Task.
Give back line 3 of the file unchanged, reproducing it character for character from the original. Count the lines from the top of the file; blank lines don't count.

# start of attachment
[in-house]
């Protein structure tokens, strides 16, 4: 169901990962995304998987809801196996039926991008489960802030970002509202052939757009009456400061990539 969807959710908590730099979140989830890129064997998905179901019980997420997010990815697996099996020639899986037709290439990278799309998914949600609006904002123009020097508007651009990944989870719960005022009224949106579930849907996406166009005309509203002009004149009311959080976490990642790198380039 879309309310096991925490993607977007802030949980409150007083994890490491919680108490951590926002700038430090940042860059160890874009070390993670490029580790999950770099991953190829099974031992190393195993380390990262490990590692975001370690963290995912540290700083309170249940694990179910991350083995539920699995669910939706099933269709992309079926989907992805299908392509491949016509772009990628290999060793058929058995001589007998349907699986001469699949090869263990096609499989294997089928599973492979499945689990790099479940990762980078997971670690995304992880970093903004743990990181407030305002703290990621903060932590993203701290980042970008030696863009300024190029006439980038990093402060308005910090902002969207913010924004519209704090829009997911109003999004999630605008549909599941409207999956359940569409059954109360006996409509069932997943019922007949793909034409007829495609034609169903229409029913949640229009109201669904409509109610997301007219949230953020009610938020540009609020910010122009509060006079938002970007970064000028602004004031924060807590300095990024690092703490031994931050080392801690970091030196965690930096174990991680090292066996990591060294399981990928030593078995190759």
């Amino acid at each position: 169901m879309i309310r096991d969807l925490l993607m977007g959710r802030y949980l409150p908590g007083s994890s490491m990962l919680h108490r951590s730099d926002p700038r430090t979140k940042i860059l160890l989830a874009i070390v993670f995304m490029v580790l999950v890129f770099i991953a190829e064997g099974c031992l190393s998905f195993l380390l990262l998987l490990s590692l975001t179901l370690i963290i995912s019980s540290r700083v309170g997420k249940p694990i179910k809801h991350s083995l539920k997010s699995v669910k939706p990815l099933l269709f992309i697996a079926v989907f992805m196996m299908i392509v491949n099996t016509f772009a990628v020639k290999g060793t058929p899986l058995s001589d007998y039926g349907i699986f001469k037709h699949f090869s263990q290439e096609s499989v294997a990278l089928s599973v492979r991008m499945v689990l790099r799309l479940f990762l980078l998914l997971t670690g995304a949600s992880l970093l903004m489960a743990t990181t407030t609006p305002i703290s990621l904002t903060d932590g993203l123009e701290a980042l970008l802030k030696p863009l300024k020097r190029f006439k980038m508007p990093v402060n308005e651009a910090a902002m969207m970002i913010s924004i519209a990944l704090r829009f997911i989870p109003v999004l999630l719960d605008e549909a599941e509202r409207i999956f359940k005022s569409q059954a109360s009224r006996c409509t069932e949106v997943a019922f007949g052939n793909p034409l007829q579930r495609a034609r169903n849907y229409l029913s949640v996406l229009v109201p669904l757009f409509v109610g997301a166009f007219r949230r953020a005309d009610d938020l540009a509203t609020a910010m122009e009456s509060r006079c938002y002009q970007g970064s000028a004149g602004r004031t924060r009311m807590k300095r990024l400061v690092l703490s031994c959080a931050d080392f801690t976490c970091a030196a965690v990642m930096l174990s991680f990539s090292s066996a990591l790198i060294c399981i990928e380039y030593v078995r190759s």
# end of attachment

């Amino acid at each position: 169901m879309i309310r096991d969807l925490l993607m977007g959710r802030y949980l409150p908590g007083s994890s490491m990962l919680h108490r951590s730099d926002p700038r430090t979140k940042i860059l160890l989830a874009i070390v993670f995304m490029v580790l999950v890129f770099i991953a190829e064997g099974c031992l190393s998905f195993l380390l990262l998987l490990s590692l975001t179901l370690i963290i995912s019980s540290r700083v309170g997420k249940p694990i179910k809801h991350s083995l539920k997010s699995v669910k939706p990815l099933l269709f992309i697996a079926v989907f992805m196996m299908i392509v491949n099996t016509f772009a990628v020639k290999g060793t058929p899986l058995s001589d007998y039926g349907i699986f001469k037709h699949f090869s263990q290439e096609s499989v294997a990278l089928s599973v492979r991008m499945v689990l790099r799309l479940f990762l980078l998914l997971t670690g995304a949600s992880l970093l903004m489960a743990t990181t407030t609006p305002i703290s990621l904002t903060d932590g993203l123009e701290a980042l970008l802030k030696p863009l300024k020097r190029f006439k980038m508007p990093v402060n308005e651009a910090a902002m969207m970002i913010s924004i519209a990944l704090r829009f997911i989870p109003v999004l999630l719960d605008e549909a599941e509202r409207i999956f359940k005022s569409q059954a109360s009224r006996c409509t069932e949106v997943a019922f007949g052939n793909p034409l007829q579930r495609a034609r169903n849907y229409l029913s949640v996406l229009v109201p669904l757009f409509v109610g997301a166009f007219r949230r953020a005309d009610d938020l540009a509203t609020a910010m122009e009456s509060r006079c938002y002009q970007g970064s000028a004149g602004r004031t924060r009311m807590k300095r990024l400061v690092l703490s031994c959080a931050d080392f801690t976490c970091a030196a965690v990642m930096l174990s991680f990539s090292s066996a990591l790198i060294c399981i990928e380039y030593v078995r190759s």